How basic worldview divides Democrats and Republicans

All-around great guy and super scholar, Marc Hetherington (and co-author, Jonathan Weiler) who I’m sure is great but cannot personally vouch for) have a new book out, Prius or PickupGuardian that looks at the fundamental differences dividing liberals and conservatives in the modern world.  Using Kavanaugh as a jumping-off point, they’ve got a great summary of the research in the .  It really is a useful way for thinking about what divides us today:

The antipathy results from a new line dividing Republicans from Democrats. The proper size of government and the importance of free markets used to cleave the two. Today, after decades of intense fights over race, family structure and, more recently, the war on terrorism, Republicans and Democrats increasingly choose their party based on gut-level worldviewsabout how safe or dangerous the world is – whether it is best to explore its possibilities or hunker down against its perils.

Before the 2016 election, a survey asked Americans which came closest to their view – “our lives are threatened by terrorists, criminals and immigrants, and our priority should be to protect ourselves” or “it’s a big, beautiful world, mostly full of good people, and we must find a way to embrace each other and not allow ourselves to become isolated”. About 80% of Trump supporters chose the first. About 80% of Clinton supporters chose the second. Talk about worlds apart.

The result is a zero-sum politics anchored in Americans’ most basic instincts. Our research demonstrates that – of all things – the characteristics people believe children should possess are now central to the political identities they choose. You read that right. We did not ask people whether they were liberal or conservative or want more government or less. We asked them about qualities children should have. They are important because they reveal people’s worldviews. Whereas the answers to these questions had no bearing on Americans’ partisanship in the 1990s, they are a critical element today.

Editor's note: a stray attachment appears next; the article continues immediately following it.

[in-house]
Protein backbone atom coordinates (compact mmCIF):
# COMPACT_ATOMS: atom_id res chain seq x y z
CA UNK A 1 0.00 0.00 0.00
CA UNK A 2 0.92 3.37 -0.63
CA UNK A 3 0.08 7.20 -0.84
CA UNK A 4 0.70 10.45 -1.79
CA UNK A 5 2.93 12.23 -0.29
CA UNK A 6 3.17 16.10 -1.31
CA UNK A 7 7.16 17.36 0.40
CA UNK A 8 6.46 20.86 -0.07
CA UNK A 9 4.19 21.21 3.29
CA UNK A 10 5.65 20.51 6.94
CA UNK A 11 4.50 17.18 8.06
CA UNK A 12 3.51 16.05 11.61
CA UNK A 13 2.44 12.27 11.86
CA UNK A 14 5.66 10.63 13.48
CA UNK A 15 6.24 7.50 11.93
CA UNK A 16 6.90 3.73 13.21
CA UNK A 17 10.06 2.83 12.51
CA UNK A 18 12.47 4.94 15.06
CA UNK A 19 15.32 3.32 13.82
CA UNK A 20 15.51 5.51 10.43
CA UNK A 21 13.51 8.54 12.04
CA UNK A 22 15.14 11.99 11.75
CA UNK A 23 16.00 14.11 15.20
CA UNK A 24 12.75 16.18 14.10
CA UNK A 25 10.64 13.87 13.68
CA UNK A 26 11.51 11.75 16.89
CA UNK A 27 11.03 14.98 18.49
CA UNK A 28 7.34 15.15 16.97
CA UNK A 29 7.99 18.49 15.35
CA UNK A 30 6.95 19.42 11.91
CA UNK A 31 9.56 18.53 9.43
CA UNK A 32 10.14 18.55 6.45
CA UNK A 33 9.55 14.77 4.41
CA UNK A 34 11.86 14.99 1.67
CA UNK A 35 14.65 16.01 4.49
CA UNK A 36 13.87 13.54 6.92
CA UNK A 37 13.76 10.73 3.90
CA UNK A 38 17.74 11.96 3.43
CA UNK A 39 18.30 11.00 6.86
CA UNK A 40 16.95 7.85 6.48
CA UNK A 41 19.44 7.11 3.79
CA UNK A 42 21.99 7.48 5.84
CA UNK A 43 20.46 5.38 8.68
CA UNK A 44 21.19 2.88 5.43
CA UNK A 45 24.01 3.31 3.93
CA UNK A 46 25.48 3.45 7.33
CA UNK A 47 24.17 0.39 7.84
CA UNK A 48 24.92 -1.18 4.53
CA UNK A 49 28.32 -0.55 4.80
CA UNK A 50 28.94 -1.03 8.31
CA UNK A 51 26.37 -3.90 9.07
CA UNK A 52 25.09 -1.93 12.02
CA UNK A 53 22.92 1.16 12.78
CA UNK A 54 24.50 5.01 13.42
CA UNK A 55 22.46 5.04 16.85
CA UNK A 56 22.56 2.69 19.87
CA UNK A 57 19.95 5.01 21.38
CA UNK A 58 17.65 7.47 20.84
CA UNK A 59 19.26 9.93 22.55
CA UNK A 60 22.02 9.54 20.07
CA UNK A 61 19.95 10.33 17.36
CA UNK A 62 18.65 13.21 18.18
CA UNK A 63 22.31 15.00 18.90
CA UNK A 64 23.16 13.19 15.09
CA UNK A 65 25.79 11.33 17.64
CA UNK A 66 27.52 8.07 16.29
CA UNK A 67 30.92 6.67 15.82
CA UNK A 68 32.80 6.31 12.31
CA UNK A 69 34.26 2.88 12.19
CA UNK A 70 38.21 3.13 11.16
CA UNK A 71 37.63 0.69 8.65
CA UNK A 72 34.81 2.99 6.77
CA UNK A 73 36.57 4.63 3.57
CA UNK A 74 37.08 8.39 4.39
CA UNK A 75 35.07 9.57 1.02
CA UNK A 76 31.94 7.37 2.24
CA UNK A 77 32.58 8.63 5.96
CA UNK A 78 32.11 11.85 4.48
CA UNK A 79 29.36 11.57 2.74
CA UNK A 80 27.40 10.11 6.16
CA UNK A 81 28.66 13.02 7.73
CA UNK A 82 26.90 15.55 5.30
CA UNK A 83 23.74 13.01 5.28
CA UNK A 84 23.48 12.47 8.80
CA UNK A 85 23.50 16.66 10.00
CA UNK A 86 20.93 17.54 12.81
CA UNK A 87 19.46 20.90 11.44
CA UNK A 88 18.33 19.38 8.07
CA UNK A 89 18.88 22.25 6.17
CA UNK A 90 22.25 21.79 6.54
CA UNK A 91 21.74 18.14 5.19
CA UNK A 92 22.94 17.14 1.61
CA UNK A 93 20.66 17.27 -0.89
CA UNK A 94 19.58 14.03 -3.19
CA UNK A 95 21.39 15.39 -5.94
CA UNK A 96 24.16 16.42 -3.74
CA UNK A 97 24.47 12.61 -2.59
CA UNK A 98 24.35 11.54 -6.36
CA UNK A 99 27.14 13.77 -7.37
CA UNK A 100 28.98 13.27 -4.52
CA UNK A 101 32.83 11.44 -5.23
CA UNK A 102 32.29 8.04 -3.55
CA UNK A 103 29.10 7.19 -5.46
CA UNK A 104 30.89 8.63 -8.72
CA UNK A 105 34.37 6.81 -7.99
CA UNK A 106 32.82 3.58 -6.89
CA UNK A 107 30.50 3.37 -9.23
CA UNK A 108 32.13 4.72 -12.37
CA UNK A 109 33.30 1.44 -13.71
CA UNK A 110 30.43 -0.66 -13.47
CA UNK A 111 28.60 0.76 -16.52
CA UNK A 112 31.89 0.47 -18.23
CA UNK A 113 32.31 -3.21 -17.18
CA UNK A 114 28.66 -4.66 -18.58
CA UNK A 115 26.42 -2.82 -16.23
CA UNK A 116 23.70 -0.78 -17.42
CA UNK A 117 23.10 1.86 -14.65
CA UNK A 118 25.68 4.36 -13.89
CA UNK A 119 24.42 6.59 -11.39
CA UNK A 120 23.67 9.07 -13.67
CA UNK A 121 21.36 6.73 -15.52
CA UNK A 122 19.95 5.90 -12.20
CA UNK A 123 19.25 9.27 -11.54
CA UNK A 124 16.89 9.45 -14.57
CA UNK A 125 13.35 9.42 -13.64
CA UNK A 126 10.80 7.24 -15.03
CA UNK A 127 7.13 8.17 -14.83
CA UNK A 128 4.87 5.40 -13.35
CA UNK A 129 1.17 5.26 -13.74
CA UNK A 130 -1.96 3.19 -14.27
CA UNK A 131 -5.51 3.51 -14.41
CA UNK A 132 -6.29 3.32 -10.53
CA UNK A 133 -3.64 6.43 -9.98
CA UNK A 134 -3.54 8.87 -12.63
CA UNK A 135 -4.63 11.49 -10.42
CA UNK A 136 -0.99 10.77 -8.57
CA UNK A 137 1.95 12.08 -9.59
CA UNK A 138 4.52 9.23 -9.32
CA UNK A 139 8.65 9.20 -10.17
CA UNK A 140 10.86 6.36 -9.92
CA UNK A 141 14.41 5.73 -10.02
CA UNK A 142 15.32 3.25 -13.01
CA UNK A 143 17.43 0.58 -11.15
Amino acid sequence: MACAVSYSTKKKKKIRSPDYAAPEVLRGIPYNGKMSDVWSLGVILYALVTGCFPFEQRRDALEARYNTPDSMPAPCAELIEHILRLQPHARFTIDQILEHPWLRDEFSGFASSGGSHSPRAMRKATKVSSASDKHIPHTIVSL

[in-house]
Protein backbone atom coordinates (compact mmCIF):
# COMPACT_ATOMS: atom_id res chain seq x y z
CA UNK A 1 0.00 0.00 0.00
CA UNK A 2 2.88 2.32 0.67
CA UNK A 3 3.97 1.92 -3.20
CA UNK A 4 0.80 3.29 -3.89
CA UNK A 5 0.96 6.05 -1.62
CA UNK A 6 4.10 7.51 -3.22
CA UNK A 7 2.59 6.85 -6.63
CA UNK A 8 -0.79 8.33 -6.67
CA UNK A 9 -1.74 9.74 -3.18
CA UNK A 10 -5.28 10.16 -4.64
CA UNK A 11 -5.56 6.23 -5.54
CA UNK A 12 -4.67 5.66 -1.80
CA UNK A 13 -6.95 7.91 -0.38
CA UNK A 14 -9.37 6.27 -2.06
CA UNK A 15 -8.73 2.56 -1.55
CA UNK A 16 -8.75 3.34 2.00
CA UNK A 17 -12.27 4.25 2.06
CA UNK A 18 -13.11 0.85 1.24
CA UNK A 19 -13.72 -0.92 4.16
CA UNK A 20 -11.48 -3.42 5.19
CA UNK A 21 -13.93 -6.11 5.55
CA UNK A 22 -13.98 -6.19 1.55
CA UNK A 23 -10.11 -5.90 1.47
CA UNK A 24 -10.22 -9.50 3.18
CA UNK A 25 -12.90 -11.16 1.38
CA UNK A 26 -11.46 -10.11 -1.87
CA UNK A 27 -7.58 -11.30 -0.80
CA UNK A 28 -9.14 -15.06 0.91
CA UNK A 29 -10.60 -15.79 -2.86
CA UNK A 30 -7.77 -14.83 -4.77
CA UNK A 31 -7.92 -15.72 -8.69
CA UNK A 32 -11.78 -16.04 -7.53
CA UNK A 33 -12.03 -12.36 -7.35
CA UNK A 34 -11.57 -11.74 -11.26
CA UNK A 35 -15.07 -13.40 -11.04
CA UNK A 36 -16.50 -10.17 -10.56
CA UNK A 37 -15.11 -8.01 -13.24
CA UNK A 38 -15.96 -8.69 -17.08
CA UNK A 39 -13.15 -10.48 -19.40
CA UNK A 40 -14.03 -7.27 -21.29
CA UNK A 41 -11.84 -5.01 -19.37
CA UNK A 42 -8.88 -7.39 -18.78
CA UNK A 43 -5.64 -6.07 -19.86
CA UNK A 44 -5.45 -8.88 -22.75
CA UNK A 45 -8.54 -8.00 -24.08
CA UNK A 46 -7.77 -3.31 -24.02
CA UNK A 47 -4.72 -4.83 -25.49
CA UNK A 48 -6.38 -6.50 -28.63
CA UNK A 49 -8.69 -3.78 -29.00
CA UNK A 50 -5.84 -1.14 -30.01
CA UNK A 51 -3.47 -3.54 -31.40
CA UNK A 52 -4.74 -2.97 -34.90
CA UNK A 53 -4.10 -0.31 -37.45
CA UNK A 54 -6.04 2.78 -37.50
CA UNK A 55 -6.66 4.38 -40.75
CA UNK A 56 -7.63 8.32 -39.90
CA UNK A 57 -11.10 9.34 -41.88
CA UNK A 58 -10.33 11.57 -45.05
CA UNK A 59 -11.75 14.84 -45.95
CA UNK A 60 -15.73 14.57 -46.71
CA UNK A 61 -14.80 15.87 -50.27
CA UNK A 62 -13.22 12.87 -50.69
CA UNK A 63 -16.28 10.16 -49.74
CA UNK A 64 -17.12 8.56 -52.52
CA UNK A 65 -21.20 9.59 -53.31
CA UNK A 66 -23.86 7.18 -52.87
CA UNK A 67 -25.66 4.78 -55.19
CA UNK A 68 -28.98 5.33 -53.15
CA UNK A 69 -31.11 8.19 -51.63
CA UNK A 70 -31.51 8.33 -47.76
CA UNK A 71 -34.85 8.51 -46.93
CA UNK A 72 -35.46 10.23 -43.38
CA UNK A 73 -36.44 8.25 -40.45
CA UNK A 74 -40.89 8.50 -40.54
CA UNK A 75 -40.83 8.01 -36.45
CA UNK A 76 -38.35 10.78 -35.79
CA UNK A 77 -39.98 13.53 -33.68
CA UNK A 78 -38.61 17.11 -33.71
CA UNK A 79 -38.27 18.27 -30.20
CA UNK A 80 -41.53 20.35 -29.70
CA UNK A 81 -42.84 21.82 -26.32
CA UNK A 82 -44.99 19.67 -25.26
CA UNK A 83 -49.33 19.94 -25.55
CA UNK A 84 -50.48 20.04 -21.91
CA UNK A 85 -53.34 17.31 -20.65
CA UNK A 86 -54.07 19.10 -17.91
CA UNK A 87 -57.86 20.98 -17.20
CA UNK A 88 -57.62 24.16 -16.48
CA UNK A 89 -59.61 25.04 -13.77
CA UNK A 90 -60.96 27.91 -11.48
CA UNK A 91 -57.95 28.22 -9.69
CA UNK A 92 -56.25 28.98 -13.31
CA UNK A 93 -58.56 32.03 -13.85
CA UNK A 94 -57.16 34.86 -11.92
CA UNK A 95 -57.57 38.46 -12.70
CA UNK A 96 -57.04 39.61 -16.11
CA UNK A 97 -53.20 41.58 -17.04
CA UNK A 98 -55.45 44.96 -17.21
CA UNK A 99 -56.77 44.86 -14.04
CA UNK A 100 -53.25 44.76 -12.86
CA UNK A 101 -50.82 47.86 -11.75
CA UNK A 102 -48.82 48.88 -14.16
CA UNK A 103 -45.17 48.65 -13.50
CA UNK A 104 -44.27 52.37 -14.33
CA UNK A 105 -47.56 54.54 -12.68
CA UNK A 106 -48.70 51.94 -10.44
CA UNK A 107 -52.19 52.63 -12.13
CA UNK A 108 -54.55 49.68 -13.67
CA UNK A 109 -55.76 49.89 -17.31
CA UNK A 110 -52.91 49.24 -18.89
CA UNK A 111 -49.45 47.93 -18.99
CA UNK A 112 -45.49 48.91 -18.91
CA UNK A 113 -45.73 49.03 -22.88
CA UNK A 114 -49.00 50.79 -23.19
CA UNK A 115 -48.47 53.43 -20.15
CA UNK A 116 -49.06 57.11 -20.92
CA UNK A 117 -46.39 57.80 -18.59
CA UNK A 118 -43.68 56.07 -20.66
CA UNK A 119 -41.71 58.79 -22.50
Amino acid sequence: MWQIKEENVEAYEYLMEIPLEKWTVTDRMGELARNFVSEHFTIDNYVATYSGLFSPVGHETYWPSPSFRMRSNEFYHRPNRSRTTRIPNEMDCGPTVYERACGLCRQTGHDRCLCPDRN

On the Republican side of the worldview divide sit those who prefer children who respect their elders, are obedient, have good manners, and are well-behaved. They have what we call fixed worldviews. Because the world is dangerous to them, traditions and conventions should be fixed in place to maintain order. This worldview sees male authority figures such as Judge Kavanaugh sympathetically because male authority has always stood at the top of the cultural hierarchy. As such, they are concerned about new immigrants and threatened by the prospect of unconventional groups such as transgendered people sharing their bathrooms.

On the Democratic side are those who prefer independent, self-reliant, curious, and considerate children. They have what we call fluid worldviews. Because the world is, to them, safe to explore, challenging old folkways is feasible. Sometimes-discriminatory traditions and hierarchies must be swept away. This worldview sees traditional male authority as an unfair privilege that has allowed men to get away with anything and everything, including sexually assaulting women, without punishment. Fluid types celebrate new approaches and champion those who challenge old norms. [emphasis mine]

Worldviews operate at the gut level, shaping opinions before conscious thought begins. When it comes to the Kavanaugh allegations, specifically, fixed-worldview Republicans reflexively want to believe the man and will search for evidence to support that first impulse. Fluid-worldview Democrats reflexively want to believe the woman and will perform the same biased search for information to buttress their first impulse.

Worldviews also tell us a lot about Americans’ nonpolitical choices – where to live, how long to go to school, whether to worship God, not to mention their everyday consumer choices. They always have and always will.

The fixed prefer to live in outlying areas, tend to be religious, have less formal education, and prefer the tried and true when it comes to both their politics and their consumer goods. They like meatloaf and mashed potatoes, Folgers and Bud Light, not Peet’s or Sierra Nevada. And they’re overwhelmingly Republicans.

The fluid tend to be city dwellers, secular in their approach to religion and prefer the vanguard in both their politics and consumer choices. Biryani and a pinot gris sounds nice. Their grandparents’ coffee is boring to them and light beer is swill. And they’re predominantly Democrats.

What is different about this moment in history is our worldviews point us toward our party identities, imbuing them with increased meaning. Because worldview now provides the foundation for both political and nonpolitical choices, Republicans and Democrats have become walking stereotypes to each other, which intensifies the negative feelings that exist between the two.

I gotta say, from my experience, this captures things pretty well.  Of course, not all the more fixed are Republicans and not all the fluid are Democrats and I imagine there’s some really interesting things to say about those people.  Perhaps that’s in the book.


About Steve Greene
Professor of Political Science at NC State

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